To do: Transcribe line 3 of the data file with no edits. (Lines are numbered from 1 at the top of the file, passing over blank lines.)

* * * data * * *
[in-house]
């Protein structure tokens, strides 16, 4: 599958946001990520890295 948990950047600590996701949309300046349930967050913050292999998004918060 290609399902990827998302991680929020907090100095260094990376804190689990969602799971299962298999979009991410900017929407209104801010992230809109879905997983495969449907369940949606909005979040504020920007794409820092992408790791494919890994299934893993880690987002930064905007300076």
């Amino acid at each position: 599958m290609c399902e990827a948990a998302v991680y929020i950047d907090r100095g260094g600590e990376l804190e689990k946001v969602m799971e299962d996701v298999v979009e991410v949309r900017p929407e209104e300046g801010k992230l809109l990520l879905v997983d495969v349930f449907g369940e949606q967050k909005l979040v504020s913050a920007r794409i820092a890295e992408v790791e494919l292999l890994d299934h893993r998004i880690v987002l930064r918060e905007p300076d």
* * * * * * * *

């Amino acid at each position: 599958m290609c399902e990827a948990a998302v991680y929020i950047d907090r100095g260094g600590e990376l804190e689990k946001v969602m799971e299962d996701v298999v979009e991410v949309r900017p929407e209104e300046g801010k992230l809109l990520l879905v997983d495969v349930f449907g369940e949606q967050k909005l979040v504020s913050a920007r794409i820092a890295e992408v790791e494919l292999l890994d299934h893993r998004i880690v987002l930064r918060e905007p300076d």